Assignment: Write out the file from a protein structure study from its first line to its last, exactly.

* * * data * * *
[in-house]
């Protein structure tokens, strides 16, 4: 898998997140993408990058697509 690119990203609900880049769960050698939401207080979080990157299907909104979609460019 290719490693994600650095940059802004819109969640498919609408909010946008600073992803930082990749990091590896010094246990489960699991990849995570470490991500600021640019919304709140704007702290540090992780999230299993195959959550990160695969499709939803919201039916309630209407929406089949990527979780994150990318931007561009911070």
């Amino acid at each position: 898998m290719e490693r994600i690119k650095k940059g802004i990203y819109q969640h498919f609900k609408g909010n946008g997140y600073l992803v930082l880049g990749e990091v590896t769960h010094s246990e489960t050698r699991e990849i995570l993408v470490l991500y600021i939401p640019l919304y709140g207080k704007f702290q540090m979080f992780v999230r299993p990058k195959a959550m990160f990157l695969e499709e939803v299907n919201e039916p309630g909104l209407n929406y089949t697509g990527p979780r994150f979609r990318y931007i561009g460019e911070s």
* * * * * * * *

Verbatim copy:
[in-house]
């Protein structure tokens, strides 16, 4: 898998997140993408990058697509 690119990203609900880049769960050698939401207080979080990157299907909104979609460019 290719490693994600650095940059802004819109969640498919609408909010946008600073992803930082990749990091590896010094246990489960699991990849995570470490991500600021640019919304709140704007702290540090992780999230299993195959959550990160695969499709939803919201039916309630209407929406089949990527979780994150990318931007561009911070």
């Amino acid at each position: 898998m290719e490693r994600i690119k650095k940059g802004i990203y819109q969640h498919f609900k609408g909010n946008g997140y600073l992803v930082l880049g990749e990091v590896t769960h010094s246990e489960t050698r699991e990849i995570l993408v470490l991500y600021i939401p640019l919304y709140g207080k704007f702290q540090m979080f992780v999230r299993p990058k195959a959550m990160f990157l695969e499709e939803v299907n919201e039916p309630g909104l209407n929406y089949t697509g990527p979780r994150f979609r990318y931007i561009g460019e911070s």